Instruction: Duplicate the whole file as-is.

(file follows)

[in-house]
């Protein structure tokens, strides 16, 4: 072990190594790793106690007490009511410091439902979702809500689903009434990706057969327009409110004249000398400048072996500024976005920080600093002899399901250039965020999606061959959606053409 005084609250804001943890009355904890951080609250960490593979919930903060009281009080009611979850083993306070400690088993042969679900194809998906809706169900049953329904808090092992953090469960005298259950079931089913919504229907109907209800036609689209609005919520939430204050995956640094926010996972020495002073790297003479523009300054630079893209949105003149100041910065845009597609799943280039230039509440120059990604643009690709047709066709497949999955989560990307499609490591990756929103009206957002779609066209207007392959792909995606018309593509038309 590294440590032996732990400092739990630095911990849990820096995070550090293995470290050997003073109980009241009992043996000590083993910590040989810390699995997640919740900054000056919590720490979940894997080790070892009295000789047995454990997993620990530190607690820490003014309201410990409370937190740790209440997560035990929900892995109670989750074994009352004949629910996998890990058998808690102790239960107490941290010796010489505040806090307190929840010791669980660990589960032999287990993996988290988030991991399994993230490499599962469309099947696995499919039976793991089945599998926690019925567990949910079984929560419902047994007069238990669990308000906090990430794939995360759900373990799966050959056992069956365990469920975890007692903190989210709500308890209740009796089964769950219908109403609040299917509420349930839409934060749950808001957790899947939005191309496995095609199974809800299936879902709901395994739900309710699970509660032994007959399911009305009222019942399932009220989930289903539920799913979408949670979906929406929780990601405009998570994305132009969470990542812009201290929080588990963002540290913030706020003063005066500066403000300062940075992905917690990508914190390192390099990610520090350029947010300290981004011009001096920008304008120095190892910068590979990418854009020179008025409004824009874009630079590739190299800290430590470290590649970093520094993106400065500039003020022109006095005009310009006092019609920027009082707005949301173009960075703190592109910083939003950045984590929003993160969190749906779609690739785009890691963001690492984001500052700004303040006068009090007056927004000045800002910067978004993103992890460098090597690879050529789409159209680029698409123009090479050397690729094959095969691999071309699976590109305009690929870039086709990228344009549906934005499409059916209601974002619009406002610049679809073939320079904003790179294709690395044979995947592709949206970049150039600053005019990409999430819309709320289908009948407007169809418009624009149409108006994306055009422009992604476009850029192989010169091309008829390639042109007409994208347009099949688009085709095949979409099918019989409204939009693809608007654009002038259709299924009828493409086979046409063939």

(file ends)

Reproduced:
[in-house]
């Protein structure tokens, strides 16, 4: 072990190594790793106690007490009511410091439902979702809500689903009434990706057969327009409110004249000398400048072996500024976005920080600093002899399901250039965020999606061959959606053409 005084609250804001943890009355904890951080609250960490593979919930903060009281009080009611979850083993306070400690088993042969679900194809998906809706169900049953329904808090092992953090469960005298259950079931089913919504229907109907209800036609689209609005919520939430204050995956640094926010996972020495002073790297003479523009300054630079893209949105003149100041910065845009597609799943280039230039509440120059990604643009690709047709066709497949999955989560990307499609490591990756929103009206957002779609066209207007392959792909995606018309593509038309 590294440590032996732990400092739990630095911990849990820096995070550090293995470290050997003073109980009241009992043996000590083993910590040989810390699995997640919740900054000056919590720490979940894997080790070892009295000789047995454990997993620990530190607690820490003014309201410990409370937190740790209440997560035990929900892995109670989750074994009352004949629910996998890990058998808690102790239960107490941290010796010489505040806090307190929840010791669980660990589960032999287990993996988290988030991991399994993230490499599962469309099947696995499919039976793991089945599998926690019925567990949910079984929560419902047994007069238990669990308000906090990430794939995360759900373990799966050959056992069956365990469920975890007692903190989210709500308890209740009796089964769950219908109403609040299917509420349930839409934060749950808001957790899947939005191309496995095609199974809800299936879902709901395994739900309710699970509660032994007959399911009305009222019942399932009220989930289903539920799913979408949670979906929406929780990601405009998570994305132009969470990542812009201290929080588990963002540290913030706020003063005066500066403000300062940075992905917690990508914190390192390099990610520090350029947010300290981004011009001096920008304008120095190892910068590979990418854009020179008025409004824009874009630079590739190299800290430590470290590649970093520094993106400065500039003020022109006095005009310009006092019609920027009082707005949301173009960075703190592109910083939003950045984590929003993160969190749906779609690739785009890691963001690492984001500052700004303040006068009090007056927004000045800002910067978004993103992890460098090597690879050529789409159209680029698409123009090479050397690729094959095969691999071309699976590109305009690929870039086709990228344009549906934005499409059916209601974002619009406002610049679809073939320079904003790179294709690395044979995947592709949206970049150039600053005019990409999430819309709320289908009948407007169809418009624009149409108006994306055009422009992604476009850029192989010169091309008829390639042109007409994208347009099949688009085709095949979409099918019989409204939009693809608007654009002038259709299924009828493409086979046409063939």